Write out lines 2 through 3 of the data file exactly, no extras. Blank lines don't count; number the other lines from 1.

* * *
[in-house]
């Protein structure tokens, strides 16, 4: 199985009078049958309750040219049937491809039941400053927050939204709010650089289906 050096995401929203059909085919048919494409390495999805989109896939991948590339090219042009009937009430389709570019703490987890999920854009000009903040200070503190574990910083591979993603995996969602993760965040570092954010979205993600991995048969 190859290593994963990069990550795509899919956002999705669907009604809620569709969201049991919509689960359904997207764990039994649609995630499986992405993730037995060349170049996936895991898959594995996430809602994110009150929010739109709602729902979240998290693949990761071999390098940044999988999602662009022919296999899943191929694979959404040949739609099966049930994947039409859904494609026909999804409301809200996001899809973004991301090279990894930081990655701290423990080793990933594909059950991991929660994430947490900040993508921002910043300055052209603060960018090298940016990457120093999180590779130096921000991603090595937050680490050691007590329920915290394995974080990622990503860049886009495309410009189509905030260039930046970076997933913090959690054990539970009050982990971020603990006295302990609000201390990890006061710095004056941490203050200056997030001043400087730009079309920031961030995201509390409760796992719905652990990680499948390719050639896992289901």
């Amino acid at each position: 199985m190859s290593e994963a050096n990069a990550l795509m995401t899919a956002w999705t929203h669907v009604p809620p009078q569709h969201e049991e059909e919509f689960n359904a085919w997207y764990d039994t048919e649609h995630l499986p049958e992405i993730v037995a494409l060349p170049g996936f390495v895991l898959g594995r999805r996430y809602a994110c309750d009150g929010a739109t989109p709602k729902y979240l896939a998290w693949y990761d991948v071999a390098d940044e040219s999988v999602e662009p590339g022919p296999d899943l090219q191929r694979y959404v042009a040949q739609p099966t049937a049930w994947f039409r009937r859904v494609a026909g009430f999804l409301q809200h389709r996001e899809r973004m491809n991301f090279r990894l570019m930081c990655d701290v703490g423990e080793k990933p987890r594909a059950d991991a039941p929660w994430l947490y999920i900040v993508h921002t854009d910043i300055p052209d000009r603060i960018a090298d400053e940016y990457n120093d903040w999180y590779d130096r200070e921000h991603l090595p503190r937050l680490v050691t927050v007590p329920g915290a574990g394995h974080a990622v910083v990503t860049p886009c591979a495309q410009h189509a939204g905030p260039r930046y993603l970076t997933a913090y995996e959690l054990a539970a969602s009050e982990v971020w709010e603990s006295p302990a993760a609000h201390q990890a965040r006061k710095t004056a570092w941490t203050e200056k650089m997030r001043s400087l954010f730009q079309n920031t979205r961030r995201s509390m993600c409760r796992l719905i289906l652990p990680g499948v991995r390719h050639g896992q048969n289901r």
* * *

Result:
């Protein structure tokens, strides 16, 4: 199985009078049958309750040219049937491809039941400053927050939204709010650089289906 050096995401929203059909085919048919494409390495999805989109896939991948590339090219042009009937009430389709570019703490987890999920854009000009903040200070503190574990910083591979993603995996969602993760965040570092954010979205993600991995048969 190859290593994963990069990550795509899919956002999705669907009604809620569709969201049991919509689960359904997207764990039994649609995630499986992405993730037995060349170049996936895991898959594995996430809602994110009150929010739109709602729902979240998290693949990761071999390098940044999988999602662009022919296999899943191929694979959404040949739609099966049930994947039409859904494609026909999804409301809200996001899809973004991301090279990894930081990655701290423990080793990933594909059950991991929660994430947490900040993508921002910043300055052209603060960018090298940016990457120093999180590779130096921000991603090595937050680490050691007590329920915290394995974080990622990503860049886009495309410009189509905030260039930046970076997933913090959690054990539970009050982990971020603990006295302990609000201390990890006061710095004056941490203050200056997030001043400087730009079309920031961030995201509390409760796992719905652990990680499948390719050639896992289901």
């Amino acid at each position: 199985m190859s290593e994963a050096n990069a990550l795509m995401t899919a956002w999705t929203h669907v009604p809620p009078q569709h969201e049991e059909e919509f689960n359904a085919w997207y764990d039994t048919e649609h995630l499986p049958e992405i993730v037995a494409l060349p170049g996936f390495v895991l898959g594995r999805r996430y809602a994110c309750d009150g929010a739109t989109p709602k729902y979240l896939a998290w693949y990761d991948v071999a390098d940044e040219s999988v999602e662009p590339g022919p296999d899943l090219q191929r694979y959404v042009a040949q739609p099966t049937a049930w994947f039409r009937r859904v494609a026909g009430f999804l409301q809200h389709r996001e899809r973004m491809n991301f090279r990894l570019m930081c990655d701290v703490g423990e080793k990933p987890r594909a059950d991991a039941p929660w994430l947490y999920i900040v993508h921002t854009d910043i300055p052209d000009r603060i960018a090298d400053e940016y990457n120093d903040w999180y590779d130096r200070e921000h991603l090595p503190r937050l680490v050691t927050v007590p329920g915290a574990g394995h974080a990622v910083v990503t860049p886009c591979a495309q410009h189509a939204g905030p260039r930046y993603l970076t997933a913090y995996e959690l054990a539970a969602s009050e982990v971020w709010e603990s006295p302990a993760a609000h201390q990890a965040r006061k710095t004056a570092w941490t203050e200056k650089m997030r001043s400087l954010f730009q079309n920031t979205r961030r995201s509390m993600c409760r796992l719905i289906l652990p990680g499948v991995r390719h050639g896992q048969n289901r």